A World Without Work: Technology, Automation and How We Should Respond
Susskind (Daniel)
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Inside Cover Blurb

  1. From mechanical looms to combustion engines to early computers, new technologies have always provoked panic about workers being replaced by machines. In the past, such fears have been misplaced, and many economists maintain that they remain so today. Yet, in A World Without Work, Daniel Susskind shows why this time really is different. Advances in artificial intelligence1 mean that all kinds of jobs are increasingly at risk.
  2. Drawing on almost a decade of research in the field, Susskind argues that machines no longer need to think or reason like us in order to outperform us, as was once widely believed. As a result, more and more tasks that used to be far beyond the capability of computers - from diagnosing illnesses to drafting legal contracts - are now within their reach. The threat of technological unemployment is real.
  3. So how can we all thrive in a world with less work? Susskind reminds us that technological progress could bring about unprecedented prosperity, solving one of mankind’s oldest problems: making sure that everyone has enough to live on. The challenge will be to distribute this prosperity fairly, constrain the burgeoning power of Big Tech, and provide meaning in a world where work is no longer the centre of our lives. In this visionary, pragmatic and ultimately hopeful book, Susskind shows us the way.
  4. Daniel Susskind is the co-author of The Future of the Professions, named as one of the best books of the year by The Financial Times, New Scientist and The Times Literary Supplement. He is a Fellow in Economics at Balliol College, Oxford. Previously, he worked in the British Government - as a policy adviser in the Prime Minister’s Strategy Unit, as a policy analyst in the Policy Unit in 10 Downing Street, and as a senior policy adviser in the Cabinet Office.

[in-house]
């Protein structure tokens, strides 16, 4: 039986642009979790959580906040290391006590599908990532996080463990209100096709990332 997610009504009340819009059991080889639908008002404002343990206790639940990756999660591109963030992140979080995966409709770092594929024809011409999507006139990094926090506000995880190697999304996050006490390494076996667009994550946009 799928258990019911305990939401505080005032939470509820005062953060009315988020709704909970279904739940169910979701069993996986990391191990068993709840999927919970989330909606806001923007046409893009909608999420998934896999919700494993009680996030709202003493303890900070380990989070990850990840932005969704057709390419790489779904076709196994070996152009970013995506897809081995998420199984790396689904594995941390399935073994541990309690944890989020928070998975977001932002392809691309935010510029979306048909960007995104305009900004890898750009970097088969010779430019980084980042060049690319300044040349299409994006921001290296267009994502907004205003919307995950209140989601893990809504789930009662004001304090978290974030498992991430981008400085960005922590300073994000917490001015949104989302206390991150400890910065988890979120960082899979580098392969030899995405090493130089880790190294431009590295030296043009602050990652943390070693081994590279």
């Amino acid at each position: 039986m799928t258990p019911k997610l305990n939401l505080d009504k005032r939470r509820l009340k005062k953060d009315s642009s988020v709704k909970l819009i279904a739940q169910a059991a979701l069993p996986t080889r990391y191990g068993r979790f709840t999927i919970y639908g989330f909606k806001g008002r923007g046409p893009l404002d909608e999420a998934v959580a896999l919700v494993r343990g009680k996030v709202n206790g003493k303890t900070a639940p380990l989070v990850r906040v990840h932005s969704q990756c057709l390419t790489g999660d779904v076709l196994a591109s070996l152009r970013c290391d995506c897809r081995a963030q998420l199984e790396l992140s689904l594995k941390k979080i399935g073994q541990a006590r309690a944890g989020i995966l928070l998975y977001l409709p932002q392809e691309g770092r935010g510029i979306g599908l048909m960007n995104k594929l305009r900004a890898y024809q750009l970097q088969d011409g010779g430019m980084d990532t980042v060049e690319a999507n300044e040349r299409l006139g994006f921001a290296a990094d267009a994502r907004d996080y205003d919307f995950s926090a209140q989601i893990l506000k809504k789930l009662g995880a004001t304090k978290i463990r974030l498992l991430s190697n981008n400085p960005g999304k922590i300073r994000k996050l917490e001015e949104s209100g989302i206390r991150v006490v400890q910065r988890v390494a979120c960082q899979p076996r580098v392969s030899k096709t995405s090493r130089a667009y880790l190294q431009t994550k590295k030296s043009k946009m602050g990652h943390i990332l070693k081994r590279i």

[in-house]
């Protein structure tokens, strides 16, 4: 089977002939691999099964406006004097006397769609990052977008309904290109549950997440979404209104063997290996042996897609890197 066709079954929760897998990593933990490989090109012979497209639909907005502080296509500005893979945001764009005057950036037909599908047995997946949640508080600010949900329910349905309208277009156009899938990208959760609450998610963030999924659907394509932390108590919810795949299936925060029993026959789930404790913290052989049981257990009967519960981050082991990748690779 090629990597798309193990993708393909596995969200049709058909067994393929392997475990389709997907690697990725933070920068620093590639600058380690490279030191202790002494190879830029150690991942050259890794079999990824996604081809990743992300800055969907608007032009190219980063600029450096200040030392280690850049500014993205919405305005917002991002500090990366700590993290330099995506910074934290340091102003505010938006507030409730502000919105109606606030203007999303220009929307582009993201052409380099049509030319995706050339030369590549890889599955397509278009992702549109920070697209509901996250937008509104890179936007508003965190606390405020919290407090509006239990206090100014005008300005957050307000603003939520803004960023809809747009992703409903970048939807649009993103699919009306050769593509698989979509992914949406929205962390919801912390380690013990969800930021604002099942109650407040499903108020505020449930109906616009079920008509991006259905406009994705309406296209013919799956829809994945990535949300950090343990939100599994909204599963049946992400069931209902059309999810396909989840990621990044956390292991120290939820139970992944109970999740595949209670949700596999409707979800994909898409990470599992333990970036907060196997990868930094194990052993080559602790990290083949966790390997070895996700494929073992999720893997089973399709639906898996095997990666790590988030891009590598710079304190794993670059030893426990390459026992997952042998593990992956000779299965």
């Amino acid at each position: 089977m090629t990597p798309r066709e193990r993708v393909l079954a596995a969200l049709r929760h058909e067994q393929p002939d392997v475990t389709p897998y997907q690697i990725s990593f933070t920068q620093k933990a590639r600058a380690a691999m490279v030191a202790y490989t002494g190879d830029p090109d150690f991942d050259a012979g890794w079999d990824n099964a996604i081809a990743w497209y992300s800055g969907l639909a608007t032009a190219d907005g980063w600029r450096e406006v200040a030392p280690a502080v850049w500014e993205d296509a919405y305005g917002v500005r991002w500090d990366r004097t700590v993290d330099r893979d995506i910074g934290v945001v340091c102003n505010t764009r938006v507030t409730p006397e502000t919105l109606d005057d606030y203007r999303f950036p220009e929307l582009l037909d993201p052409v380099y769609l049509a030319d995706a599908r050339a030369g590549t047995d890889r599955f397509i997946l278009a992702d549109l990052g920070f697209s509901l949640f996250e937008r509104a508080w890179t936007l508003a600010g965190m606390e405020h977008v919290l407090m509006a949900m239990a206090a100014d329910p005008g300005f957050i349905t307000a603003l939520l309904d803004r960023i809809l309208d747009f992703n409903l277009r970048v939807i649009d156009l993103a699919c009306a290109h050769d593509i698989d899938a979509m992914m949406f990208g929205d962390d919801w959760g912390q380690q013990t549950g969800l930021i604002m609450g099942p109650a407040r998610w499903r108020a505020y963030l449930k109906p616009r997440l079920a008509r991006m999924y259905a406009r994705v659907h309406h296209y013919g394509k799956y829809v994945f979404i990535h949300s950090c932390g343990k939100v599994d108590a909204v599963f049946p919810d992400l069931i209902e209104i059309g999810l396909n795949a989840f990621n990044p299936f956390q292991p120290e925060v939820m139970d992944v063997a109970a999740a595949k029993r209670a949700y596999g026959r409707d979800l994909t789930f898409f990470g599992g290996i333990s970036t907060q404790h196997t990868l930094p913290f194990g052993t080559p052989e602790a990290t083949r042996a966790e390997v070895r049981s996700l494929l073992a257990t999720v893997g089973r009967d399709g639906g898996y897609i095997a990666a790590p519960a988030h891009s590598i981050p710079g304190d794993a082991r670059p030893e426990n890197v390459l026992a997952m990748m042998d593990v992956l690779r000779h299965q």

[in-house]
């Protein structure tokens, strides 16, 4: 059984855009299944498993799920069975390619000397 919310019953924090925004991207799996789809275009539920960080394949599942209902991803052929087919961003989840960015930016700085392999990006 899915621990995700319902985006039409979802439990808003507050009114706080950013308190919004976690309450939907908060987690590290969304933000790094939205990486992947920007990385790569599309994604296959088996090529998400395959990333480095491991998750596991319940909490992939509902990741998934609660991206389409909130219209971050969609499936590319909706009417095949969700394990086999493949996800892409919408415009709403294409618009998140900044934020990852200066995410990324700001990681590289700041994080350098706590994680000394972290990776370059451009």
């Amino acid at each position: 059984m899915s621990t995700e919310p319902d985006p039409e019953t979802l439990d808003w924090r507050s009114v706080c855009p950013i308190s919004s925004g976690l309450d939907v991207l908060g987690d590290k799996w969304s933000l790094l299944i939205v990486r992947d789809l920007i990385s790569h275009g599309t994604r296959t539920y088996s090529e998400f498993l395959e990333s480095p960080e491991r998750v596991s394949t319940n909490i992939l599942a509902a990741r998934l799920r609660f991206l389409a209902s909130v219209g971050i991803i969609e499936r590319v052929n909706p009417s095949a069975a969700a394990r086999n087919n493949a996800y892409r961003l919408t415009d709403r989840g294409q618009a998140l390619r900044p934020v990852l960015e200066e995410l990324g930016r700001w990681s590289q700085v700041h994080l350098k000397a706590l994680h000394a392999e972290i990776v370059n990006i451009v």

Back Cover Reviews
  1. 'A path-breaking, thought-provoking and in-depth study of how new technology will transform the world of work'
    → Gordon Brown
  2. ‘A superb and sophisticated contribution to the debate over work in the age of artificial intelligence2. Consistently wise and well-informed, this is the book to read to understand how digital technologies and artificial intelligence3 are reshaping the economy and labour market’
    → Jeffrey D. Sachs, Professor at Columbia University and Director of the UN Center for Sustainable Development
  3. ‘This is the book to read on the future of work in the age of artificial intelligence4. It is thoughtful and state-of-the-art on the economics of the issue, but its real strength is the way it goes beyond just the economics. A truly important contribution’
    → Lawrence Summers, former Chief Economist of the World Bank, Charles W. Eliot University Professor and President Emeritus of Harvard University
  4. ‘Daniel Susskind offers an authoritative and hype-free perspective on how technology will change work. This eloquent and humane book deserves a wide readership - and wide influence'
    → Lord Martin Rees, Astronomer Royal and author of On the Future
  5. ‘A fascinating book about a vitally important topic. Elegant, original and compelling’
    → Tim Harford, author of The Undercover Economist
  6. ‘An important book on an equally important topic. Susskind’s conclusion is that ultimately there will be less paid work to go around. This will shake the foundations of our economy and our society. It will be a daunting challenge. We have to start thinking hard about it now’
    → Martin Wolf, Chief Economics Commentator at The Financial Times

    Introduction – i
  1. PART ONE: The Context
    1. A History of Misplaced Anxiety – 13
    2. The Age of Labour – 29
    3. The Pragmatist Revolution – 45
    4. Underestimating Machines – 60
  2. PART TWO: The Threat
    1. Task Encroachment – 77
    2. Frictional Technological Unemployment – 98
    3. Structural Technological Unemployment – 112
    4. Technology and Inequality – 132
  3. PART THREE: The Response
    1. Education and Its Limits – 153
    2. The Big State – 169
    3. Big Tech – 197
    4. Meaning and Purpose – 215
  4. Epilogue – 237
    Notes – 239
    Bibliography – 295
    Acknowledgements – 313
    Index – 315

  • Allen Lane (14 Jan. 2020)
  • Birthday present from family

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  1. Blue: Text by me; © Theo Todman, 2022
  2. Mauve: Text by correspondent(s) or other author(s); © the author(s)

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